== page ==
Climate-driven shifts in continental net primary production implicated as a driver of a recent abrupt increase in the land carbon sink
- 1Institute for Climate and Atmospheric Science, School of Earth and Environment, University of Leeds, Leeds LS2 9JT, UK
- 2Ocean and Earth Science, National Oceanography Centre Southampton, University of Southampton, Southampton SO14 3ZH, UK
- 3Civil Engineering Department, Shiv Nadar University, Dadri, 203207 UP, India
- 4Atmospheric and Oceanic Sciences Program, Princeton University, 08540 Princeton, New Jersey, USA
- 5National Aeronautics and Space Administration, Goddard Space Flight Center, 20771 Greenbelt, Maryland, USA
- 6Department of Civil and Environmental Engineering, Princeton University, 08540 Princeton, New Jersey, USA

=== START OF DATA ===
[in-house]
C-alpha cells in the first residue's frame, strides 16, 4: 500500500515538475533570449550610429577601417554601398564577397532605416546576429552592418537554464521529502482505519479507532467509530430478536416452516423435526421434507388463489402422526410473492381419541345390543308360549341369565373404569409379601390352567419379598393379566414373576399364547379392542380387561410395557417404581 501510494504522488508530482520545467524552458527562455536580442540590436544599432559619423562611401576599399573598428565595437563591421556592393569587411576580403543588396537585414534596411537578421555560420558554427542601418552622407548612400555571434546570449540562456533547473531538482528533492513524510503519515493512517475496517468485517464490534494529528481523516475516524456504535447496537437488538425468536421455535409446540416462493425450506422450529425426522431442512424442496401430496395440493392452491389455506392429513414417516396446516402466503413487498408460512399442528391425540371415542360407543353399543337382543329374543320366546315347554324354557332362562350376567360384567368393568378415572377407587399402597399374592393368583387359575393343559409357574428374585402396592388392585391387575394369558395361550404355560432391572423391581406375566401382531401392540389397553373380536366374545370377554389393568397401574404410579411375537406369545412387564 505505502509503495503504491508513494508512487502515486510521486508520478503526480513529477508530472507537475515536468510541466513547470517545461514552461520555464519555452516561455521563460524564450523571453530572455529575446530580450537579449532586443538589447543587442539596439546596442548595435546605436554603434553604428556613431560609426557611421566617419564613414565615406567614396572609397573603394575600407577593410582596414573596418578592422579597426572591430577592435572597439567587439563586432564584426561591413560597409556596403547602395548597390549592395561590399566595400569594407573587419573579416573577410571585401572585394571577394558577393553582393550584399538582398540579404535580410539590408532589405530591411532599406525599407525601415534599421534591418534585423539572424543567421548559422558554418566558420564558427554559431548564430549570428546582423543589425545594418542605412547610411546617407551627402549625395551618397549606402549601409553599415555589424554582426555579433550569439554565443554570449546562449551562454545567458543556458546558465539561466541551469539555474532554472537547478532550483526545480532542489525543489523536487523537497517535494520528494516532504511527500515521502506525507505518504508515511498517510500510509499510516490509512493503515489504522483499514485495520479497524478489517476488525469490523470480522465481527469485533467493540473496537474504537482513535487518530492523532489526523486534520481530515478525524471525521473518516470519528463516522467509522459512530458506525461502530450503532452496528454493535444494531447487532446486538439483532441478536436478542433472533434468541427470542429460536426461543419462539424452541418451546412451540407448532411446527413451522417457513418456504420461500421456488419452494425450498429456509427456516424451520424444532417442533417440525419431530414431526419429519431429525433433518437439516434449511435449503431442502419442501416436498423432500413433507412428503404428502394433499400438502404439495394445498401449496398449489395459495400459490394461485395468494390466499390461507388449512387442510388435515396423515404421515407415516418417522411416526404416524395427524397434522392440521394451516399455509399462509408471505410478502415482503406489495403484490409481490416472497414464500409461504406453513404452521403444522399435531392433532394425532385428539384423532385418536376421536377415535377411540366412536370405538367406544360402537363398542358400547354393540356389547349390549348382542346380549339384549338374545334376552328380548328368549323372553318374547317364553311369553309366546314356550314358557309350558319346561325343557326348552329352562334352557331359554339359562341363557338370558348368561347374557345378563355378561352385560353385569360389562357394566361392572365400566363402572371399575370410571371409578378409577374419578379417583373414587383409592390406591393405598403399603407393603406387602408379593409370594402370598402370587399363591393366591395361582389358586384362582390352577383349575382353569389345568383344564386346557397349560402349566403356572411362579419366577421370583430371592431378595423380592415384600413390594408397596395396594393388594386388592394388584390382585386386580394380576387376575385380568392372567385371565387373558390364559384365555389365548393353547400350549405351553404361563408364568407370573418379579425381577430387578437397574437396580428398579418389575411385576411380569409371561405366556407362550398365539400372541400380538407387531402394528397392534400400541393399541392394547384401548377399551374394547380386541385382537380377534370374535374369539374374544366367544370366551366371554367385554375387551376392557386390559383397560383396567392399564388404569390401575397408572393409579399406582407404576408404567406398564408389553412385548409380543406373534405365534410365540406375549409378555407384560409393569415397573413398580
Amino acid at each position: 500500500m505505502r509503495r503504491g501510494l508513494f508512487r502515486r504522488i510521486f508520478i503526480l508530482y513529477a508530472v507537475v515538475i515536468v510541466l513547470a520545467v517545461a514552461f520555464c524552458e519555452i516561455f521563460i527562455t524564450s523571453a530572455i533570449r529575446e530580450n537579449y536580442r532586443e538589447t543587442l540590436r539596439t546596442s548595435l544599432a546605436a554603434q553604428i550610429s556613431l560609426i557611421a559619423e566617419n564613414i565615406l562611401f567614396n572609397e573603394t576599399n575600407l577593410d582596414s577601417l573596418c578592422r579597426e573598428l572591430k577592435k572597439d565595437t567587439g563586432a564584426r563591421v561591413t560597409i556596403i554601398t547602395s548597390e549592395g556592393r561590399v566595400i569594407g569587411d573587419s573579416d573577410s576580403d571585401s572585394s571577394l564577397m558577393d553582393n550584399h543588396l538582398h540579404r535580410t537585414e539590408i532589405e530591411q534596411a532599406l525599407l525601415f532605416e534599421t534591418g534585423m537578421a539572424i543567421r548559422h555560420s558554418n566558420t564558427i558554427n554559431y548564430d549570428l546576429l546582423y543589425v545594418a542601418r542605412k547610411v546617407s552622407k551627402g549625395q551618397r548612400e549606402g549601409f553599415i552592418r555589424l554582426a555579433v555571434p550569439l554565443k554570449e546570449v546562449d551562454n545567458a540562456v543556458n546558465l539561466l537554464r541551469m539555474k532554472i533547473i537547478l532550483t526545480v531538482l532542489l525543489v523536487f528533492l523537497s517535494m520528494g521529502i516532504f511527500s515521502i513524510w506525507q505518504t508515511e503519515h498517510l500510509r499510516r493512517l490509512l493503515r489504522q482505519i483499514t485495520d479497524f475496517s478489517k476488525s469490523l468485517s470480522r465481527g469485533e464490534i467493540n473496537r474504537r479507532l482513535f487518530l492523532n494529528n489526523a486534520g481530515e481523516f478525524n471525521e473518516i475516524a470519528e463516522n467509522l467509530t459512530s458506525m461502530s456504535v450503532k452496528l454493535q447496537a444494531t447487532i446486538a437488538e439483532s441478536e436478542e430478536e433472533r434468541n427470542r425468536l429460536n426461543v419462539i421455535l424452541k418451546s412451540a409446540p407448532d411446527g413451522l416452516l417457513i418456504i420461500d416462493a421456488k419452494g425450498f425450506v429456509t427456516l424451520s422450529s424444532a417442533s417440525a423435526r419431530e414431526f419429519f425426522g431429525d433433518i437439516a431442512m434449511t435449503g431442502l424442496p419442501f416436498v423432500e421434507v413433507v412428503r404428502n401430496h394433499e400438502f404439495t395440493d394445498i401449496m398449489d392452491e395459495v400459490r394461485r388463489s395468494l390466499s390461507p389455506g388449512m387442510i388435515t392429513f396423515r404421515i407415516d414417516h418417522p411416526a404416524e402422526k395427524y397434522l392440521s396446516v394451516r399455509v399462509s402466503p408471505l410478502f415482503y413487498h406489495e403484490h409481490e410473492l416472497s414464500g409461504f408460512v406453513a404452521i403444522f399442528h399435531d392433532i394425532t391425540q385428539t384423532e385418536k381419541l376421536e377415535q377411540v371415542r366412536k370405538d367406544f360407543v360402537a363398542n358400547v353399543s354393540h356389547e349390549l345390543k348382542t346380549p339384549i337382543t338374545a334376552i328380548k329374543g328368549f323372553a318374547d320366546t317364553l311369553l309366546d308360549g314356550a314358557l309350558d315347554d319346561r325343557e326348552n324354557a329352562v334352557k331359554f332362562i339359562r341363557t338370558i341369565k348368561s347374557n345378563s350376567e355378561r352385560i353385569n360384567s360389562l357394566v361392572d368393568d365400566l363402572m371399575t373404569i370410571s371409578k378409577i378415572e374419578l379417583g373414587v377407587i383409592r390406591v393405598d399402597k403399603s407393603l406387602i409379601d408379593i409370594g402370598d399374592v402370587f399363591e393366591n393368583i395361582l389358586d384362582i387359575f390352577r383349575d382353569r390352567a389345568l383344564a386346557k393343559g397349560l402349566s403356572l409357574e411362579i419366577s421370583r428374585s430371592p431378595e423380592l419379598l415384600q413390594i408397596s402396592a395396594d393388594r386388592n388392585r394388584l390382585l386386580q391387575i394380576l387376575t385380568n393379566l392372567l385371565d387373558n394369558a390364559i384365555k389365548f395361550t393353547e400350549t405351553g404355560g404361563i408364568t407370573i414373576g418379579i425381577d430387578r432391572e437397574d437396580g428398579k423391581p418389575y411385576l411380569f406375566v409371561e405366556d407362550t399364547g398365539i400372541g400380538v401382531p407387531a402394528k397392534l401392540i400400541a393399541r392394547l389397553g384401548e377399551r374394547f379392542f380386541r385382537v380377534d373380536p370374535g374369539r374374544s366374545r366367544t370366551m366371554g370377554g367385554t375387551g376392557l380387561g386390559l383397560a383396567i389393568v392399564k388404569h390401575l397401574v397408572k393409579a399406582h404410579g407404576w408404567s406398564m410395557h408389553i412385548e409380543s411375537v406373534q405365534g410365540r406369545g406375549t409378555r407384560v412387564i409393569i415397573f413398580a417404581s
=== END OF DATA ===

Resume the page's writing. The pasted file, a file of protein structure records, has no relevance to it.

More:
Abstract. The world's ocean and land ecosystems act as sinks for anthropogenic CO2, and over the last half century their combined sink strength grew steadily with increasing CO2 emissions. Recent analyses of the global carbon budget, however, have uncovered an abrupt, substantial ( ∼ 1 PgC yr−1) and sustained increase in the land sink in the late 1980s whose origin remains unclear. In the absence of this prominent shift in the land sink, increases in atmospheric CO2 concentrations since the late 1980s would have been ∼ 30 % larger than observed (or ∼ 12 ppm above current levels). Global data analyses are limited in regards to attributing causes to changes in the land sink because different regions are likely responding to different drivers. Here, we address this challenge by using terrestrial biosphere models constrained by observations to determine if there is independent evidence for the abrupt strengthening of the land sink. We find that net primary production significantly increased in the late 1980s (more so than heterotrophic respiration), consistent with the inferred increase in the global land sink, and that large-scale climate anomalies are responsible for this shift. We identify two key regions in which climatic constraints on plant growth have eased: northern Eurasia experienced warming, and northern Africa received increased precipitation. Whether these changes in continental climates are connected is uncertain, but North Atlantic climate variability is important. Our findings suggest that improved understanding of climate variability in the North Atlantic may be essential for more credible projections of the land sink under climate change.